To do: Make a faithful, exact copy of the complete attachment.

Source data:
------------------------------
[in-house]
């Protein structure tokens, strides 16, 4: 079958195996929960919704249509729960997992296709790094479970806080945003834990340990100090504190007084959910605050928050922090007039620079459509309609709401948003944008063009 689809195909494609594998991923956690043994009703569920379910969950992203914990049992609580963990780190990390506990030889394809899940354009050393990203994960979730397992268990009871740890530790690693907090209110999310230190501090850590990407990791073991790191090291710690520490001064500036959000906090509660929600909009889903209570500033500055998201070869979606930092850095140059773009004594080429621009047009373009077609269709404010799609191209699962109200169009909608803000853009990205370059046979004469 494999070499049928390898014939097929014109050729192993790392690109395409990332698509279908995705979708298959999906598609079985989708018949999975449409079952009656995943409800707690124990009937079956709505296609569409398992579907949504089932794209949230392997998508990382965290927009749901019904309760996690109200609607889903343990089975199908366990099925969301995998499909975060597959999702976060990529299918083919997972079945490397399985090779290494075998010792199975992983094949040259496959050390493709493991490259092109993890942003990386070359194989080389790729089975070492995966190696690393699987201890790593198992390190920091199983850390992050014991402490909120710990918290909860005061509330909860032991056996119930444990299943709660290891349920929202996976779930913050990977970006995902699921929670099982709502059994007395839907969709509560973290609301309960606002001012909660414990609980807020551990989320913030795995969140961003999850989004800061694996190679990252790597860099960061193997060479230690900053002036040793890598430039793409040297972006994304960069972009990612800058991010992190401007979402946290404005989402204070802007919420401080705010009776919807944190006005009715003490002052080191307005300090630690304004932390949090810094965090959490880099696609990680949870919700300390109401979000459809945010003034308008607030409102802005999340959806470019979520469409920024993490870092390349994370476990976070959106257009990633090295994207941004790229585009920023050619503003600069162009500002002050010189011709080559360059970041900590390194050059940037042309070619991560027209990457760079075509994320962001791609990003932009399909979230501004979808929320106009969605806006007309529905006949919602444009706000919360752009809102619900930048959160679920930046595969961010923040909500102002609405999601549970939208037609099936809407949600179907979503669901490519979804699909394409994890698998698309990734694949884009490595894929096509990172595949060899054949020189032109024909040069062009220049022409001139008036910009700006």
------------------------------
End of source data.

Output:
[in-house]
């Protein structure tokens, strides 16, 4: 079958195996929960919704249509729960997992296709790094479970806080945003834990340990100090504190007084959910605050928050922090007039620079459509309609709401948003944008063009 689809195909494609594998991923956690043994009703569920379910969950992203914990049992609580963990780190990390506990030889394809899940354009050393990203994960979730397992268990009871740890530790690693907090209110999310230190501090850590990407990791073991790191090291710690520490001064500036959000906090509660929600909009889903209570500033500055998201070869979606930092850095140059773009004594080429621009047009373009077609269709404010799609191209699962109200169009909608803000853009990205370059046979004469 494999070499049928390898014939097929014109050729192993790392690109395409990332698509279908995705979708298959999906598609079985989708018949999975449409079952009656995943409800707690124990009937079956709505296609569409398992579907949504089932794209949230392997998508990382965290927009749901019904309760996690109200609607889903343990089975199908366990099925969301995998499909975060597959999702976060990529299918083919997972079945490397399985090779290494075998010792199975992983094949040259496959050390493709493991490259092109993890942003990386070359194989080389790729089975070492995966190696690393699987201890790593198992390190920091199983850390992050014991402490909120710990918290909860005061509330909860032991056996119930444990299943709660290891349920929202996976779930913050990977970006995902699921929670099982709502059994007395839907969709509560973290609301309960606002001012909660414990609980807020551990989320913030795995969140961003999850989004800061694996190679990252790597860099960061193997060479230690900053002036040793890598430039793409040297972006994304960069972009990612800058991010992190401007979402946290404005989402204070802007919420401080705010009776919807944190006005009715003490002052080191307005300090630690304004932390949090810094965090959490880099696609990680949870919700300390109401979000459809945010003034308008607030409102802005999340959806470019979520469409920024993490870092390349994370476990976070959106257009990633090295994207941004790229585009920023050619503003600069162009500002002050010189011709080559360059970041900590390194050059940037042309070619991560027209990457760079075509994320962001791609990003932009399909979230501004979808929320106009969605806006007309529905006949919602444009706000919360752009809102619900930048959160679920930046595969961010923040909500102002609405999601549970939208037609099936809407949600179907979503669901490519979804699909394409994890698998698309990734694949884009490595894929096509990172595949060899054949020189032109024909040069062009220049022409001139008036910009700006």